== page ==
“The Greatest Showman” vs. “The World’s Greatest Laughmaker”
The Greatest Showman, a film about one of Mark Twain’s contemporaries and kindred spirits, releases nationwide tomorrow. Twain and P. T. Barnum were, by various accounts, friends, acquaintances, mutual admirers, and rivals. Mark Storey describes Twain as “the only man who challenged Barnum’s position as the leading celebrity of Gilded Age America.” And while Twain clearly felt a certain kinship with Barnum and treated him with cordiality, he also kept him a arm’s length. Barnum’s invitations to more intimate friendship and even collaboration were declined and postponed indefinitely until Barnum’s death in 1891.
I haven’t seen the film yet, but the inclusion of Jenny Lind as one of the central characters suggests that the bulk of the story takes place during her extended American tour, which ran from September 1850 to May 1852, two decades before Barnum and Sam Clemens actually met.
Teenage Sam Clemens did tour Barnum’s American Museum during his first trip to New York City around the era of the film (in 1853). When he returned fourteen years later, there is a suggestion of nostalgia for that youthful visit. Under the heading, “HOW ARE THE MIGHTY FALLEN!”, Twain remarks that “Barnum’s Museum is one vast peanut stand now” and complained “there is little or nothing in the place worth seeing, and yet how it draws!” He visited the museum just before embarking on the cruise that would yield the bestselling Innocents Abroad (1869). Thus, he was already experimenting with the affect of jaded tourist which would be central to the humor of that book and the associated American Vandal lecture tour.
But the mixture of disgust and admiration in Twain’s 1867 description of the museum is characteristic of his attitude towards Barnum for the remainder of his career. He often found Barnum’s advertising campaigns and performance spectacles crass, unentertaining, and exploitative, but he also learned a great deal about an American public whose attention he craved from the effectiveness with which Barnum exposed and appealed to popular tastes. Upon the opening of Barnum’s “Hippodrome” in 1875, Twain offered a slyly back-handed compliment to the man himself, “I hardly know which to wonder at most—its stupendousness, or the pluck of the man who has dared to venture upon so vast an enterprise. I mean to come to see the show,— but to me you are the biggest marvel connected with it.”
There are dozens of explicit allusions to Barnum and his entertainments in Twain’s published works, dozens more in his private correspondence and autobiographical writings, spanning his whole career, from 1859, when he was still a cub steamboat pilot, to the final weeks of his life, in April 1910, when he declined an invitation to dine with the “clowns of the Barnum & Bailey circus” during their performance at Madison Square Garden, an invitation which flatteringly dubbed him “the world’s greatest laughmaker.”
Amongst these allusions one finds both evident appreciation, as in the story of Barnum trading the deed to Shakespeare’s house to Queen Victoria for Jumbo the Elephant in Following the Equator (1897), and equally evident spite, as in “Barnum’s First Speech in Congress” (1867), a satire of Reconstruction politics that paints Barnum as a ruthless exploiter of the performers he employs.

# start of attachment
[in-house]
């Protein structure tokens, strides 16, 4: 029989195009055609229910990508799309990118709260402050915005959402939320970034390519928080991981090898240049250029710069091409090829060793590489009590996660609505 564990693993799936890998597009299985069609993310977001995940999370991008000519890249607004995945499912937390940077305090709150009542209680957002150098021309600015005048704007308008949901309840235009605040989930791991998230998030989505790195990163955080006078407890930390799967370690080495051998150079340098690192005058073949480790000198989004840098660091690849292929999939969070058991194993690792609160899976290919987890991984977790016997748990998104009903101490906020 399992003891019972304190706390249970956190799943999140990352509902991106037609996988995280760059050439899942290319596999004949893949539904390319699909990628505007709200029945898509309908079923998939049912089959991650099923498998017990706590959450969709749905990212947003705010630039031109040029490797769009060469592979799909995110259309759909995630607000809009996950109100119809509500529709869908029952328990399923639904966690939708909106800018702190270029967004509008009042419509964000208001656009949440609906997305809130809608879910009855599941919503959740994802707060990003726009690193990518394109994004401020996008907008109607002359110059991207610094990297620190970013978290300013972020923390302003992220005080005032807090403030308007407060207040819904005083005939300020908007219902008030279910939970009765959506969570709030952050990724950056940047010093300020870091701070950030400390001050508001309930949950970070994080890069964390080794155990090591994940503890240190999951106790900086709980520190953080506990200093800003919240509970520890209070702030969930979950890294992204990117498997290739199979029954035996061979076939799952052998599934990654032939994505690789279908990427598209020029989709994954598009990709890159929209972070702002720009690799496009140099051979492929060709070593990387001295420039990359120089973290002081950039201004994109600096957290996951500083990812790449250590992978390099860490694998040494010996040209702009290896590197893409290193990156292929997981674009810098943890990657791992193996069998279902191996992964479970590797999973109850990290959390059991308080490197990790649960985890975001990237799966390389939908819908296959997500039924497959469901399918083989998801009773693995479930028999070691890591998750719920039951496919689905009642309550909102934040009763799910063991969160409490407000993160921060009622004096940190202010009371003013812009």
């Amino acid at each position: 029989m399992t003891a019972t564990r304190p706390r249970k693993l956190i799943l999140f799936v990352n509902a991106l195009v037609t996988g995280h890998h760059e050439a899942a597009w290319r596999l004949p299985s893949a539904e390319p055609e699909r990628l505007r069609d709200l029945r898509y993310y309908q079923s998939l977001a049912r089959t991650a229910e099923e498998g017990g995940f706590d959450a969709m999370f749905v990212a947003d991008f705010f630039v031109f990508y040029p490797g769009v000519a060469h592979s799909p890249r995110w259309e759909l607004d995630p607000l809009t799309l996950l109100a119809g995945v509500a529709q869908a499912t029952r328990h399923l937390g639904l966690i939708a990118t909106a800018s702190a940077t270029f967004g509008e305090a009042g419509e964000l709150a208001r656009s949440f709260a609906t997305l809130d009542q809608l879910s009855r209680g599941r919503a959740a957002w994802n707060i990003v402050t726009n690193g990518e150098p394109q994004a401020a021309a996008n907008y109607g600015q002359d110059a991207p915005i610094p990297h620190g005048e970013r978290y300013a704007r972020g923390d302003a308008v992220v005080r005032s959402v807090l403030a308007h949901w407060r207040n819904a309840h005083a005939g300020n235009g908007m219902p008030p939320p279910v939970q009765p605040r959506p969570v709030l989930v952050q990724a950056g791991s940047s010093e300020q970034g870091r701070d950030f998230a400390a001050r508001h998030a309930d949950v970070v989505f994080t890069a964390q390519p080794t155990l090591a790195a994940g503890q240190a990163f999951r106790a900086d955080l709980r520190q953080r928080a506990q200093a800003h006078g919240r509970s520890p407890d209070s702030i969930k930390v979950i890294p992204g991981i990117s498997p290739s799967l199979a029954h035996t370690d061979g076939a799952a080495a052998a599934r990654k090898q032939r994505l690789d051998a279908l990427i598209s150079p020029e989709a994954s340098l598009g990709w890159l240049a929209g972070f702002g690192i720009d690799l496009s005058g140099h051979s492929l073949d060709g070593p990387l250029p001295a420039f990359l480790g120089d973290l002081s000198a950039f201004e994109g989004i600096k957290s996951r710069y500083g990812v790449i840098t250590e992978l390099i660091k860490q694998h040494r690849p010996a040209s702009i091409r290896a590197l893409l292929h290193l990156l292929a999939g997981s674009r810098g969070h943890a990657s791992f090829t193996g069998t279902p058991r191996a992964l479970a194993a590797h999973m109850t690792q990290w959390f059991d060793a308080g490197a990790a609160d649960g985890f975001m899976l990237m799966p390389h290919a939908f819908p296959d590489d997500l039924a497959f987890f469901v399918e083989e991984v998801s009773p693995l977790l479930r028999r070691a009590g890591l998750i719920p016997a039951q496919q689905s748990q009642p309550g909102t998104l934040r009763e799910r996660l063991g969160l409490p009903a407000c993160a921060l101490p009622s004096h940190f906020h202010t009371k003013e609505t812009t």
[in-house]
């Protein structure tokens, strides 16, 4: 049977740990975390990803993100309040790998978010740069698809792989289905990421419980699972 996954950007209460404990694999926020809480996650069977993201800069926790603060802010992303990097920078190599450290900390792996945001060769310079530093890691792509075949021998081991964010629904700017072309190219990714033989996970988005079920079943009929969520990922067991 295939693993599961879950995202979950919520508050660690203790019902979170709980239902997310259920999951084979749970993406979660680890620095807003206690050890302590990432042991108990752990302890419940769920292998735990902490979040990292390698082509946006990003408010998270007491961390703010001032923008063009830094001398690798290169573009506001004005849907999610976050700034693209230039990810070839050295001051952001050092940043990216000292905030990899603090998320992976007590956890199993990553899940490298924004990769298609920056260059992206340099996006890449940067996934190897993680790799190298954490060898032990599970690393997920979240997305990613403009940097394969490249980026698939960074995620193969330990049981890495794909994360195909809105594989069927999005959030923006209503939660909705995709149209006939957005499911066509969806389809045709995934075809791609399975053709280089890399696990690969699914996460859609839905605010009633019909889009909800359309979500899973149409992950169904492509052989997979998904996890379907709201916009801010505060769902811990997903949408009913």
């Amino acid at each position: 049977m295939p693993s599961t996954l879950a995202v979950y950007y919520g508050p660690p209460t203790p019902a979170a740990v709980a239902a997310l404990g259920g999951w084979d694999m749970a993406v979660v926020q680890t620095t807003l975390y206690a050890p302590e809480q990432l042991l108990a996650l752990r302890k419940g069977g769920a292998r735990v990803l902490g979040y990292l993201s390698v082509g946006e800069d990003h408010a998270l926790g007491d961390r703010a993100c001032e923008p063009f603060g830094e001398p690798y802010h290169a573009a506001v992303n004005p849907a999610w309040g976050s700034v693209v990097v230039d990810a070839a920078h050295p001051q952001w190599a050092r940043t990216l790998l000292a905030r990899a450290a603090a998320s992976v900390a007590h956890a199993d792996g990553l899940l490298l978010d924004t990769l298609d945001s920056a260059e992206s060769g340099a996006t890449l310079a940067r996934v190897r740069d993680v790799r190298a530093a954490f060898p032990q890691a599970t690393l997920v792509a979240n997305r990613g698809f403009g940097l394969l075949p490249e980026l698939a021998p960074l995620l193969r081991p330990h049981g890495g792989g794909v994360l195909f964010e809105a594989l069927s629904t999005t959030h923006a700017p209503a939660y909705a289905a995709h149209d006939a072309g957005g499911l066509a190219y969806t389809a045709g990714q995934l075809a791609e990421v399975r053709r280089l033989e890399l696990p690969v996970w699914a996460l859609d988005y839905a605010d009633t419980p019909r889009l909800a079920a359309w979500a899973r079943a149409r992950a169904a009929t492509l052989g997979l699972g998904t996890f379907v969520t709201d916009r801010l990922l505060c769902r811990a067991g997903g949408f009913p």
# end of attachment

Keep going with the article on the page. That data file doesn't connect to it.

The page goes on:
Neil Harris, in Humbug: The Art of P. T. Barnum (1973), notes that “despite all their mutual interests, and a curious set of parallels in their personal lives,” Barnum and Twain were “strikingly different” in how they dealt with fatherhood, financial stress, religion, and nationalism. Barnum, Harris observes, was an unflinchingly “good Jacksonian,” “content with the temper of his age and the character of his countrymen.” “No feelings of social discomfort ever afflicted” the manic entertainer, nor did he “show his fatigue from the hard-fought, moneymaking race he ran.”
Twain was not a “good Jacksonian,” in part because he was 25 years younger than Barnum. His professional life did not begin during the booming decade of Jackson’s presidency, but during the paranoid period preceding the Civil War. Barnum celebrated “humbug” as harmless amusement and even healthy “edu-tainment” for an American populace whose savvy was increasingly tested by mass media, electioneering, and consumer capitalism. Twain had no such faith in the intellectual potential of the general public and reserved special venom for those who purposely took advantage of populist ignorance for political advantage.
Twain called “Barnum’s First Speech In Congress” a “spiritual telegraph” delivered “to [him] in advance from the spirit world.” He was certain that even if Barnum himself was not eventually elected to a high office, his brand of unapologetic deception and braggadocio would inevitably become the norm for American candidates. Twain described Teddy Roosevelt’s presidency was “a libel on the intelligence of the human race,” perpetrated by a delusional maniac: “In his frenzied imagination the Great Republic is a vast Barnum circus with him for a clown and the whole world for an audience.”
By imagining Barnum foremost as precursor to future brands of populist politics, Twain proves clairvoyant once again. Our current President unselfconsciously described himself as “a bit P. T. Barnum.” Earlier this month, Michael Greenwald traced how Barnum “paved the way for Donald Trump” in The Conversation. The analogy between Barnum and Trump has been so persistent for so long, one cannot help but speculate that Trump’s election is largely responsible for the green-lighting ofThe Greatest Showman. The film was first announced in 2009, but spent seven long years in Hollywood purgatory. It was finally cleared to begin production in . . . November 2016. It is, as Twain says, “a coincidence which out-coincidences any coincidence which I could have imagined with such powers of imagination as I have been favored with.”